The Water Futures Challenge gathered forward-thinking solutions from young and aspiring engineers looking to protect the cities they’ll inherit. The four challenges focused on the key pillars of Wavin’s purpose – building healthy, sustainable environments. Making urban spaces which are less vulnerable to flooding is a core component of this aim, but it is not a straightforward one. Identifying the areas most at risk is crucial, and for this reason, flood mitigation and prevention strategies must start with effective, comprehensive modelling.

Amrie’s winning idea dives deep into the urban flood models currently used to determine how at risk an area is of flooding. These models are complex, having to consider a huge number of variables, and rely on data from various sources. One significant factor is the drainage capacity that an area needs to cope with extreme rainfall events, and having an accurate idea of hydraulic capabilities is key to mitigating flooding.

Attributed to Amrie Singh, Winner of Water Futures Challenge 2022

“Urban flood modelling has a huge part to play in understanding flood risk and implementing prevention and mitigation strategies. Advanced modelling tools mean flood events can be simulated more clearly and comprehensively than ever. However, these tools can only work with the data we give them, and if this data is inaccurate, the model will be flawed, no matter how impressive the system.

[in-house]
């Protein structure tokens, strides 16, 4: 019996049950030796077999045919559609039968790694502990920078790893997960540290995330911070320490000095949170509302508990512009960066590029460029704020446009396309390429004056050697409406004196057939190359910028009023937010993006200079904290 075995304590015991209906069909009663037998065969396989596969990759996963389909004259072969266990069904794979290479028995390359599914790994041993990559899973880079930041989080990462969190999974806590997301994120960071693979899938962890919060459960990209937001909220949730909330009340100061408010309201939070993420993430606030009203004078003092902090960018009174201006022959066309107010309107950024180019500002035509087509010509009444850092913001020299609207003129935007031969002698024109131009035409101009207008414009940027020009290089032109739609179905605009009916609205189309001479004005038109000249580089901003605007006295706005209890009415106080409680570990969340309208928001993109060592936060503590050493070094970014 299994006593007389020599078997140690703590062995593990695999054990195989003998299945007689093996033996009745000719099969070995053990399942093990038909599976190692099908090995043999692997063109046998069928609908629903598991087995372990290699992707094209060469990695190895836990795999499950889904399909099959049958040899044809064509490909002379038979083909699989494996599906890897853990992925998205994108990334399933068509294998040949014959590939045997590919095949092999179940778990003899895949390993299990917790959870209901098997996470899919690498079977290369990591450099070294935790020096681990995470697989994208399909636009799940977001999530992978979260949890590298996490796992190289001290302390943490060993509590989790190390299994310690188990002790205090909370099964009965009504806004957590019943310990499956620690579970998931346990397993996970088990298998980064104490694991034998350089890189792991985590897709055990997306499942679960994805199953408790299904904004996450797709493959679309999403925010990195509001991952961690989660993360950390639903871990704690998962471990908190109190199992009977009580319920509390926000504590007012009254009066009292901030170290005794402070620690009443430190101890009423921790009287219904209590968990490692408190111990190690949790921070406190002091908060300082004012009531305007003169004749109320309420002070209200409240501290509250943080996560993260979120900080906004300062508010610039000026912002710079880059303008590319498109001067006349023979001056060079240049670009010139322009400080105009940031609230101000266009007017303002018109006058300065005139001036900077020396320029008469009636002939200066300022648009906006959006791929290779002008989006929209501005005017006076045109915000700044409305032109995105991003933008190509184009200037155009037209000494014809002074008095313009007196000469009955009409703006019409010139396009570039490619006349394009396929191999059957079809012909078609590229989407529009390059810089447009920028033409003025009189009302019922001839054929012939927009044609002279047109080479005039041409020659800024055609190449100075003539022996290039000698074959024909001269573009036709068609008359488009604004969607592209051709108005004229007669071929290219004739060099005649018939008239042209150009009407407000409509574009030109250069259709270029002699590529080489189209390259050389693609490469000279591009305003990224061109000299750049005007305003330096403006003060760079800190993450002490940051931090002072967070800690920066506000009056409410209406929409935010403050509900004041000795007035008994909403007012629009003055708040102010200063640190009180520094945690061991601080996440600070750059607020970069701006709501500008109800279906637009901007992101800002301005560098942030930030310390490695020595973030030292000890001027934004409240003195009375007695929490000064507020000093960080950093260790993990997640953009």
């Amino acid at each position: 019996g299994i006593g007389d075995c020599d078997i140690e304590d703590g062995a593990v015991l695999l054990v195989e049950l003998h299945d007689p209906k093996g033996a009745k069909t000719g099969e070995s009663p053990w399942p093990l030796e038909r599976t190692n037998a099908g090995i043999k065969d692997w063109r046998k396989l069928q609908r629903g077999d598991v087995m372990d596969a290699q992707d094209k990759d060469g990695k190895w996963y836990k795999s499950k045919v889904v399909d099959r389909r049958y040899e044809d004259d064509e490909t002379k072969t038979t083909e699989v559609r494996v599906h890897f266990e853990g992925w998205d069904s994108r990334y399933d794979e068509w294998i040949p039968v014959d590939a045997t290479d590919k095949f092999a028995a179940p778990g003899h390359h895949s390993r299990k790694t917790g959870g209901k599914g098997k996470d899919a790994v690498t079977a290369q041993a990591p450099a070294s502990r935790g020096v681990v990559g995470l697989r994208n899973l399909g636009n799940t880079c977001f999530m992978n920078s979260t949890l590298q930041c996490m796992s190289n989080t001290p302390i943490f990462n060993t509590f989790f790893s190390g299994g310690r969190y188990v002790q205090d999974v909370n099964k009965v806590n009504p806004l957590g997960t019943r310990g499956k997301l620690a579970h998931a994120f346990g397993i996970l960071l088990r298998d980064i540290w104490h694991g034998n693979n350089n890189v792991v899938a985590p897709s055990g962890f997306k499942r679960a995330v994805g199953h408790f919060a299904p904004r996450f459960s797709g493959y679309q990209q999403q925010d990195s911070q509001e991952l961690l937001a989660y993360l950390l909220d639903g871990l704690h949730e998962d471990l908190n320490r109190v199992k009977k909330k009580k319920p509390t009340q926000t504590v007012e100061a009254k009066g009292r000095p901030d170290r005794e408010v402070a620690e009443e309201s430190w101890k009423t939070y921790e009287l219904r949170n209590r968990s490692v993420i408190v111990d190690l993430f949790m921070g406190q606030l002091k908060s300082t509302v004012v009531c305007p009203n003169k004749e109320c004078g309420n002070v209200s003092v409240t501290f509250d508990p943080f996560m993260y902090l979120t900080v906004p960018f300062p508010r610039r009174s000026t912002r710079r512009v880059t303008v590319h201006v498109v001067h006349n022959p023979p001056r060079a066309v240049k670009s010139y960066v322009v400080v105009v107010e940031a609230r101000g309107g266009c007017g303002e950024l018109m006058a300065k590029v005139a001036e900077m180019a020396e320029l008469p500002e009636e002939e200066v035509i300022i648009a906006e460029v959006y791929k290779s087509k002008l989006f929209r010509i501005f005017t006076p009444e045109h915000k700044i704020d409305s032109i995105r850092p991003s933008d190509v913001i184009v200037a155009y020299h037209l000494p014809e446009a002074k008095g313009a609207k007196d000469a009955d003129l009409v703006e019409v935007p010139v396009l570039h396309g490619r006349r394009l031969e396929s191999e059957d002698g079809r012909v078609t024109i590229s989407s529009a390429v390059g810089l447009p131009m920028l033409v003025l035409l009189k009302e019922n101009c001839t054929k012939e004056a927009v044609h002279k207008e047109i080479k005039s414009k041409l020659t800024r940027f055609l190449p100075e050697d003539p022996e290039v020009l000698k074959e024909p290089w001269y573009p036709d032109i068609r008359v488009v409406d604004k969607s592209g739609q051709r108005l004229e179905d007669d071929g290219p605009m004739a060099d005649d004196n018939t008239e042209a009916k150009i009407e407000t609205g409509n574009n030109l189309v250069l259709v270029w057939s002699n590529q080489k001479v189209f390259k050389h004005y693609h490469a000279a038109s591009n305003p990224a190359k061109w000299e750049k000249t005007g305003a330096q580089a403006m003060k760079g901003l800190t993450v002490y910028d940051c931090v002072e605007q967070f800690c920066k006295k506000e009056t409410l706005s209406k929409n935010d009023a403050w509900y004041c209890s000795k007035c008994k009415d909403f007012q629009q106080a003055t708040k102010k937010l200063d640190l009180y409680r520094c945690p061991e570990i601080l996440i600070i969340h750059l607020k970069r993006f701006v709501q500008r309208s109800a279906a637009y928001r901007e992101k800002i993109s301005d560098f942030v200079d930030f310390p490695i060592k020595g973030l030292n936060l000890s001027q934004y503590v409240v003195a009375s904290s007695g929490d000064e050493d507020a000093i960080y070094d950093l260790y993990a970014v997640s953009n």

“When it comes to drainage, researchers and practitioners often face significant challenges obtaining access to drainage infrastructure, meaning they have to take an assumption as to the capacity and performance of drainage systems in models. These assumptions can lead to misrepresentation of key flood management infrastructure. My proposal aims to use dataset produced by the capacity assessment framework (CAF) to better represent the ability of piped networks to disperse water during flood events.

“This newly available data, provided by sewerage undertakers as part of the Drainage and Water Management Plans, is split into 1- or 10-km diameter hexagon aggregates which represent the drainage capacity of that area. Each of these aggregates is classified using a risk level which represents how likely the piped capacity is to be exceeded in a 1-in-1-year or 1-in-2-year rainfall event – an event which becomes all the more conceivable when you consider the effect of climate change on our weather patterns. Six of the ten wettest years across the UK since 1862 have occurred post-1998.